In early March, as Covid-19 spread across the world and Indonesia’s neighbours rushed to close their borders and economies, Minister for Health Terawan Agus Putranto told local media he couldn’t understand what all the fuss was about, describing the novel coronavirus as less dangerous than the flu. The Health Ministry did not approve Jakarta’s request to begin implementing large-scale social restrictions (PSBB) until early April, and many other regions waited even longer before implementing restrictions.
But since January, epidemiologists at the University of Indonesia and other institutions across the country had been working behind the scenes, trying to convince the government that the pandemic posed a major threat to the country’s inadequate and fragile health services and infrastructure.
Fast forward to June and social restrictions are being eased. While confirmed cases and deaths ascribed to Covid-19 remain well below earlier predictions, cases continue to rise, with some of the largest daily totals recorded over recent weeks. Why are Indonesia’s case numbers relatively low? Is the testing regime adequate? Have the government’s social restrictions regulations been successful? And now that restrictions are being lifted, what does the future hold?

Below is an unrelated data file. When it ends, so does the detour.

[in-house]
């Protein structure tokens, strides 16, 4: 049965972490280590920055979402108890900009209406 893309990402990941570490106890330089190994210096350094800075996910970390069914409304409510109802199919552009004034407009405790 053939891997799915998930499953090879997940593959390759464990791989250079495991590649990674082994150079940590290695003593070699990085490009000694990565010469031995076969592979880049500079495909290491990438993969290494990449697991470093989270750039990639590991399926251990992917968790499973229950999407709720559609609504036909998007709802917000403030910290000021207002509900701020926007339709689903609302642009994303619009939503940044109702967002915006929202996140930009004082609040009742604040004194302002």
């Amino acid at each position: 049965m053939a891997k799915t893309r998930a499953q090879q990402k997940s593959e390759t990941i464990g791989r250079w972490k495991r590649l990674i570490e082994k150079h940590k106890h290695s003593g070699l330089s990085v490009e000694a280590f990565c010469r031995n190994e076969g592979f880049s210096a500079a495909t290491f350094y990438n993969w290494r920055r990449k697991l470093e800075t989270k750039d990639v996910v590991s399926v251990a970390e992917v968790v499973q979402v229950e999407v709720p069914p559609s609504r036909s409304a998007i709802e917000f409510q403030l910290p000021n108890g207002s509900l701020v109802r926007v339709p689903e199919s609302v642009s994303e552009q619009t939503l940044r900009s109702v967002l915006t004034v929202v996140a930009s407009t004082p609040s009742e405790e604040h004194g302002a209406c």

To answer these questions and more is Dr Pandu Riono an epidemiologist from the Faculty of Public Health at the University Indonesia and a member of a team of researchers who carried out some of the earliest modelling of the pandemic in Indonesia.
In 2020, the Talking Indonesia podcast is co-hosted by Dr Jemma Purdey from Monash University and the Australia-Indonesia Centre, Dr Dave McRae from the University of Melbourne’s Asia Institute, Dr Charlotte Setijadi from Singapore Management University and Dr Dirk Tomsa from La Trobe University.
Photo by Central Java Provincial Public Relations.